Texas Comptroller Glenn Hegar on Tuesday dropped a half-billion dollar gift into the laps of budget negotiators.
The news comes as a relief to legislative budget-writers, who are in the midst of closed-door meetings about how much state lawmakers should spend on public schools, property tax cuts and thousands of other line items in their two-year budget.
Lawmakers will have an additional $518 million to spend on public programs thanks to more robust tax collections, according to a revised fiscal forecast Hegar unveiled in a letter to Texas’ Republican leadership.
“Some of the increased revenue projected for fiscal 2019 is attributable to upwardly revised estimates of oil and natural gas production taxes,” Hegar wrote. As a result, the state’s oil-fed savings account, also known as the rainy day fund, is expected to grow by nearly $300 million in additional revenue.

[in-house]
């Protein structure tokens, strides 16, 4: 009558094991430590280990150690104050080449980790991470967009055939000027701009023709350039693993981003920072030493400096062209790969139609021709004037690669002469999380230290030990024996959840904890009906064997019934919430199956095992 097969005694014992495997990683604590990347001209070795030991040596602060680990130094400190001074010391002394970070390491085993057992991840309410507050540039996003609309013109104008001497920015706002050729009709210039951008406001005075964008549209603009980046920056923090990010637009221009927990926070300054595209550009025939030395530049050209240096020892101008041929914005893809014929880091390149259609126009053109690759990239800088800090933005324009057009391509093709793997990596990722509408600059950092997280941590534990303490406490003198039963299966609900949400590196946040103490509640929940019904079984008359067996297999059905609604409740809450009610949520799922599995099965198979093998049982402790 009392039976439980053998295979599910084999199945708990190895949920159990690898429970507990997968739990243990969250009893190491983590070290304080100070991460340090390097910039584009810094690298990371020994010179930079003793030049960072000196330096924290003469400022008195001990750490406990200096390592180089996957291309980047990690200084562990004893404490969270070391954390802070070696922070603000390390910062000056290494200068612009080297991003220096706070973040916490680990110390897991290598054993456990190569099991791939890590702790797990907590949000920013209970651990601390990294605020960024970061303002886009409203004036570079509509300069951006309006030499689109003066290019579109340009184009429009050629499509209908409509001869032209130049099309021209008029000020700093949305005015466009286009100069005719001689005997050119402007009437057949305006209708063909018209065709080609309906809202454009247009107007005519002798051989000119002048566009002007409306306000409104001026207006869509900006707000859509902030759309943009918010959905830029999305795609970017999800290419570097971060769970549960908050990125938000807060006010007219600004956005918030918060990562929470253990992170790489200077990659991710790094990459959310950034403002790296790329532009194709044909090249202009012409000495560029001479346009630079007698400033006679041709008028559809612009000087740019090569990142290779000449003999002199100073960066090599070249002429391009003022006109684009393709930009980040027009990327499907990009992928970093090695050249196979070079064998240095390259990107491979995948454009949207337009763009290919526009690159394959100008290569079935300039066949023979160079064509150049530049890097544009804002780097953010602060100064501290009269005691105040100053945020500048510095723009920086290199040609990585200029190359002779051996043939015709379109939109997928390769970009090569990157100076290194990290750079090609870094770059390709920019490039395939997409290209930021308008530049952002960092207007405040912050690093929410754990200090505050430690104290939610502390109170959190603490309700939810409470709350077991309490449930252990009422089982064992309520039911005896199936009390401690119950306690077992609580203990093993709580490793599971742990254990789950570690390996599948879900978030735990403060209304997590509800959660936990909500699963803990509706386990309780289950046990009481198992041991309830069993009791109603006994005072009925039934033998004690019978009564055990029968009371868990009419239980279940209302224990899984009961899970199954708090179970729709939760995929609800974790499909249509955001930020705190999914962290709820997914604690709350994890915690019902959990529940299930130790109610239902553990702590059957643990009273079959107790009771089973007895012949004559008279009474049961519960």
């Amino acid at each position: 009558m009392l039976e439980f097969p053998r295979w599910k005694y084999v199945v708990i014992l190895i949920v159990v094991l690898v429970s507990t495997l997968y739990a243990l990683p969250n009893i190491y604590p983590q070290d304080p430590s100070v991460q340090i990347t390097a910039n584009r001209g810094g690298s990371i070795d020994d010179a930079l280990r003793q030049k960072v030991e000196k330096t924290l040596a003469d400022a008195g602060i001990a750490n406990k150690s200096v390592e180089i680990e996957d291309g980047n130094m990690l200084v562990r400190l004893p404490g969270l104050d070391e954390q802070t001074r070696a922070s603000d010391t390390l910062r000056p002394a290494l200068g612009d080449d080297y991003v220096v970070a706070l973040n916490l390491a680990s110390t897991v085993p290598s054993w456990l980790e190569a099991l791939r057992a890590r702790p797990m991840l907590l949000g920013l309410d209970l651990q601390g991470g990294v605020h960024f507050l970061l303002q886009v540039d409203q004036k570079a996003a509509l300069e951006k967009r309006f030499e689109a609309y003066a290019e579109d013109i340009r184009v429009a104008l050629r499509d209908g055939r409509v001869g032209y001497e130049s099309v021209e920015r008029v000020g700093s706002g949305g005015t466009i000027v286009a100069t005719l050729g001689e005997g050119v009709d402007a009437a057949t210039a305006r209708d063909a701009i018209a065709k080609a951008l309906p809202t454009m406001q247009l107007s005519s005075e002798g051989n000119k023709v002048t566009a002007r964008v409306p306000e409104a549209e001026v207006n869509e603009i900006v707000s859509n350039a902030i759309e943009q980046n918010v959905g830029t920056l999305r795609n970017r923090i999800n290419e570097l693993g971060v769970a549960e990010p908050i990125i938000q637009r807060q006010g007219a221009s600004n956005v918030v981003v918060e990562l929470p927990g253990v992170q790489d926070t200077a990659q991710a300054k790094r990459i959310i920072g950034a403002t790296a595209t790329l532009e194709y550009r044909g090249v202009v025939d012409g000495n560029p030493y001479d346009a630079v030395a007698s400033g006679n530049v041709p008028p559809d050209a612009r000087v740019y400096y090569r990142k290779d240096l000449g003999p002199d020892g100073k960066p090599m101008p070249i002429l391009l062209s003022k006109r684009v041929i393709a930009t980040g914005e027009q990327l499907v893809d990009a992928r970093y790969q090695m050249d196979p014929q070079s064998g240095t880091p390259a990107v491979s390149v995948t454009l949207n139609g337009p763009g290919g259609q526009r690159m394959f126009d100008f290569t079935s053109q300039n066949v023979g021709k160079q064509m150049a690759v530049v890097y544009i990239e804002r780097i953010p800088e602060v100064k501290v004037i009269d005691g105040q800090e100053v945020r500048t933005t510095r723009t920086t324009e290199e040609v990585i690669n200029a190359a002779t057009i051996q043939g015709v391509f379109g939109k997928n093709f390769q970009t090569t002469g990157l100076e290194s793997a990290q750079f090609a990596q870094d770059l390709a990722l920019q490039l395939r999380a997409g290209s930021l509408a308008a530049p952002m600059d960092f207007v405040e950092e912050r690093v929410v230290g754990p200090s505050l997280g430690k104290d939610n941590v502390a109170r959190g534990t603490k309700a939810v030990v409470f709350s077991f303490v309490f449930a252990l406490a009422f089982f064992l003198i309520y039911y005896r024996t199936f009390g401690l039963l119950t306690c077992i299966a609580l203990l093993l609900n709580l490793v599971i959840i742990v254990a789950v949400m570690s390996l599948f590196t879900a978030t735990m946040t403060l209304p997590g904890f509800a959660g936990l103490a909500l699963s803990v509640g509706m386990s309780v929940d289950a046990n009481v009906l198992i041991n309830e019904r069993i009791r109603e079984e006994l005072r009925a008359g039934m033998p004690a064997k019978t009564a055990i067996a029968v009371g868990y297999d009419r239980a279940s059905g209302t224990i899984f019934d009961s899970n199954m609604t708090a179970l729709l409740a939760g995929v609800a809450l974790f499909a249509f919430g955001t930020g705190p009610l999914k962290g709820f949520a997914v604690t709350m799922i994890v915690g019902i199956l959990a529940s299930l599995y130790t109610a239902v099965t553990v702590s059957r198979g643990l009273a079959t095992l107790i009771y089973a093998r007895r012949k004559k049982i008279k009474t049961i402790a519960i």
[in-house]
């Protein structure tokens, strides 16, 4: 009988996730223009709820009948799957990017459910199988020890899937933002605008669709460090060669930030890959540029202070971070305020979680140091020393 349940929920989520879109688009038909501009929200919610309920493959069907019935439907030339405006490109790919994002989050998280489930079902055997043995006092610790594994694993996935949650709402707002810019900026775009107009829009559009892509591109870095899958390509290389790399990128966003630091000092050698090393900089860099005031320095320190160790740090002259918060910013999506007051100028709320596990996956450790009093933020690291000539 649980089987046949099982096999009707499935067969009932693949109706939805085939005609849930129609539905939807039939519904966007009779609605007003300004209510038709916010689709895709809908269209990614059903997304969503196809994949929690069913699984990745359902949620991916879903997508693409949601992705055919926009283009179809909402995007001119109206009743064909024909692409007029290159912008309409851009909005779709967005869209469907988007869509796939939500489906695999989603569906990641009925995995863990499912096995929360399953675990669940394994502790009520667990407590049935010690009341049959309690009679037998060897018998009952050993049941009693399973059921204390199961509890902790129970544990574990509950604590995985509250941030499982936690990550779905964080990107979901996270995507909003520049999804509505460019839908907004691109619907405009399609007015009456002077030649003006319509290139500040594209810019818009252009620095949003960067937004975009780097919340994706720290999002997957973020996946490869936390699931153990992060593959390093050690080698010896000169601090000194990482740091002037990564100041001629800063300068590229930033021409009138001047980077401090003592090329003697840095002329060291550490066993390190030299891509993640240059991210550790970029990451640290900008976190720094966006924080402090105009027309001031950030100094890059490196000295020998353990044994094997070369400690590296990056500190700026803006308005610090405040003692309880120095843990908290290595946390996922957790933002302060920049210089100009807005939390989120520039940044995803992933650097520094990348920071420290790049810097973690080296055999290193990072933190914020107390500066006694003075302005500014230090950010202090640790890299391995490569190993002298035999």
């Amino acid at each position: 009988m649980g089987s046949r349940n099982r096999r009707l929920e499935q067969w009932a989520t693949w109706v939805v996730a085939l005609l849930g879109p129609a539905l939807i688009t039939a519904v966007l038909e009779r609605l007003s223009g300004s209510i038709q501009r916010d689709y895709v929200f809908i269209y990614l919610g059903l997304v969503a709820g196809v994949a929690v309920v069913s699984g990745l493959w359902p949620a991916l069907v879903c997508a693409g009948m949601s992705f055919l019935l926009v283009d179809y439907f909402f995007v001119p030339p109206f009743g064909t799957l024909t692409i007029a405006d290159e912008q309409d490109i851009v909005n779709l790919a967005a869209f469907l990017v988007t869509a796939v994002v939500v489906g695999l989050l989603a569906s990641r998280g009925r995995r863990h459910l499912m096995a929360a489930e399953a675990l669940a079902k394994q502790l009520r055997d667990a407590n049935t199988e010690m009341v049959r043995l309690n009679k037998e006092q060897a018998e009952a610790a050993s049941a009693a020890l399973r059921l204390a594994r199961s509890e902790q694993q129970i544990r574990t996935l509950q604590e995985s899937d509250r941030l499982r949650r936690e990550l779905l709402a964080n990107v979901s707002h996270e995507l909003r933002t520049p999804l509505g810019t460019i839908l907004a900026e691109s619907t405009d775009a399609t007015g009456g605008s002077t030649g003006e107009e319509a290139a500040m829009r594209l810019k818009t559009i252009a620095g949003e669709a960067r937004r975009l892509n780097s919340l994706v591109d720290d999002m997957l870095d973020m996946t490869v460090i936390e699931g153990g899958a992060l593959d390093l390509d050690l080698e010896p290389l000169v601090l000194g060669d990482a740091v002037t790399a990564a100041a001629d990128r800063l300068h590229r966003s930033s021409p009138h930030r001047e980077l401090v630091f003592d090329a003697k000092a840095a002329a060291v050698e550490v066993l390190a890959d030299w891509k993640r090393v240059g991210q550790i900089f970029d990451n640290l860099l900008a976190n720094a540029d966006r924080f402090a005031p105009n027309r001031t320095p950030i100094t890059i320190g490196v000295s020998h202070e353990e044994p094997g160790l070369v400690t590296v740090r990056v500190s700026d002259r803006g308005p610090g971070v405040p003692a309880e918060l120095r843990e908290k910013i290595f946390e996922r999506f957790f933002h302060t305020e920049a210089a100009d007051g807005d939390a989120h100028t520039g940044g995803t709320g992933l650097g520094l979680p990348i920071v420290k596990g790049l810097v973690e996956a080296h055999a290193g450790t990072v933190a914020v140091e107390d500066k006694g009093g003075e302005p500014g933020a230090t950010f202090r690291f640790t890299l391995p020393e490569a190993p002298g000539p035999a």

The revised revenue estimate comes on top of a relatively rosy prediction Hegar made in January about the state’s tax collections over the next two years. At the time, the comptroller — who oversees the state treasury and is charged with predicting volatile state revenues so that lawmakers can craft a state budget that spans two years into the future — thought state coffers would end the fiscal year on Aug. 31 with about $4.2 billion in the bank. Tuesday’s revision brings that figure to $4.7 billion.
Hegar also noted in his letter that lawmakers are likely to grow the state’s treasury by another $550 million if they pass a bill to streamline online sales tax collections on out-of-state sellers.